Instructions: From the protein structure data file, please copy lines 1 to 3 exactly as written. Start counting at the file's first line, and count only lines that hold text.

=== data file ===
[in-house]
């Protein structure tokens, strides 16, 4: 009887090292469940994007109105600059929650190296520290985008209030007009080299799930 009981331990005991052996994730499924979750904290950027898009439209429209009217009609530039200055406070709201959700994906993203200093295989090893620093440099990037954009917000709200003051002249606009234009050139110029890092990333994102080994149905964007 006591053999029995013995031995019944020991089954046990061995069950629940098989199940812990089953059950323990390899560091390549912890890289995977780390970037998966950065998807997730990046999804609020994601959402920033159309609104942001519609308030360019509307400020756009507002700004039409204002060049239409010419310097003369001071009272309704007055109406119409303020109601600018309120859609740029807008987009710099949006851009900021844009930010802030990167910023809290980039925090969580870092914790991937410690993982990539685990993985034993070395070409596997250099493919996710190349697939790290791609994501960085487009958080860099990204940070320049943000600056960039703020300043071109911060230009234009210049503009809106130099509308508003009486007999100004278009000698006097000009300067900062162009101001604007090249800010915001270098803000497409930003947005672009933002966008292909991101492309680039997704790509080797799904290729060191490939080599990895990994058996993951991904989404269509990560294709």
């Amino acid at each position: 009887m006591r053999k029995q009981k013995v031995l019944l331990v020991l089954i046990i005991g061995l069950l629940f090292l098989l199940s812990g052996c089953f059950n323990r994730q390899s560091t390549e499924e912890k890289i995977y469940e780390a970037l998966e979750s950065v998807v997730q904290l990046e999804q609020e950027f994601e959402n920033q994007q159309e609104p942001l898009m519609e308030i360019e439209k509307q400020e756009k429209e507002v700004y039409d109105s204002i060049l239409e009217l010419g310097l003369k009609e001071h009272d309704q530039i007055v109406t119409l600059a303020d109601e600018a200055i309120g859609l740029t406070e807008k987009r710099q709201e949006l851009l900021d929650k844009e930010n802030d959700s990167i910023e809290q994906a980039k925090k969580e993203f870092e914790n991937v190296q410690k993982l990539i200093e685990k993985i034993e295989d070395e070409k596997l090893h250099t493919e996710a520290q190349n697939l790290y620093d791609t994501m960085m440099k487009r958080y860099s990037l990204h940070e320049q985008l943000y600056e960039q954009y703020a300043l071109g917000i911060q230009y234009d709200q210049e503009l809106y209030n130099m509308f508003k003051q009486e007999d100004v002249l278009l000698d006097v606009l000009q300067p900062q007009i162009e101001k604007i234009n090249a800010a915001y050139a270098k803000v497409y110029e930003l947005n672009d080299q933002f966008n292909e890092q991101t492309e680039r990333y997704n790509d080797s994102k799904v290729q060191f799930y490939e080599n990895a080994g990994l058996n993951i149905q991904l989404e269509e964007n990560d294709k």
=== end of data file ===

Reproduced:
[in-house]
């Protein structure tokens, strides 16, 4: 009887090292469940994007109105600059929650190296520290985008209030007009080299799930 009981331990005991052996994730499924979750904290950027898009439209429209009217009609530039200055406070709201959700994906993203200093295989090893620093440099990037954009917000709200003051002249606009234009050139110029890092990333994102080994149905964007 006591053999029995013995031995019944020991089954046990061995069950629940098989199940812990089953059950323990390899560091390549912890890289995977780390970037998966950065998807997730990046999804609020994601959402920033159309609104942001519609308030360019509307400020756009507002700004039409204002060049239409010419310097003369001071009272309704007055109406119409303020109601600018309120859609740029807008987009710099949006851009900021844009930010802030990167910023809290980039925090969580870092914790991937410690993982990539685990993985034993070395070409596997250099493919996710190349697939790290791609994501960085487009958080860099990204940070320049943000600056960039703020300043071109911060230009234009210049503009809106130099509308508003009486007999100004278009000698006097000009300067900062162009101001604007090249800010915001270098803000497409930003947005672009933002966008292909991101492309680039997704790509080797799904290729060191490939080599990895990994058996993951991904989404269509990560294709």
């Amino acid at each position: 009887m006591r053999k029995q009981k013995v031995l019944l331990v020991l089954i046990i005991g061995l069950l629940f090292l098989l199940s812990g052996c089953f059950n323990r994730q390899s560091t390549e499924e912890k890289i995977y469940e780390a970037l998966e979750s950065v998807v997730q904290l990046e999804q609020e950027f994601e959402n920033q994007q159309e609104p942001l898009m519609e308030i360019e439209k509307q400020e756009k429209e507002v700004y039409d109105s204002i060049l239409e009217l010419g310097l003369k009609e001071h009272d309704q530039i007055v109406t119409l600059a303020d109601e600018a200055i309120g859609l740029t406070e807008k987009r710099q709201e949006l851009l900021d929650k844009e930010n802030d959700s990167i910023e809290q994906a980039k925090k969580e993203f870092e914790n991937v190296q410690k993982l990539i200093e685990k993985i034993e295989d070395e070409k596997l090893h250099t493919e996710a520290q190349n697939l790290y620093d791609t994501m960085m440099k487009r958080y860099s990037l990204h940070e320049q985008l943000y600056e960039q954009y703020a300043l071109g917000i911060q230009y234009d709200q210049e503009l809106y209030n130099m509308f508003k003051q009486e007999d100004v002249l278009l000698d006097v606009l000009q300067p900062q007009i162009e101001k604007i234009n090249a800010a915001y050139a270098k803000v497409y110029e930003l947005n672009d080299q933002f966008n292909e890092q991101t492309e680039r990333y997704n790509d080797s994102k799904v290729q060191f799930y490939e080599n990895a080994g990994l058996n993951i149905q991904l989404e269509e964007n990560d294709k």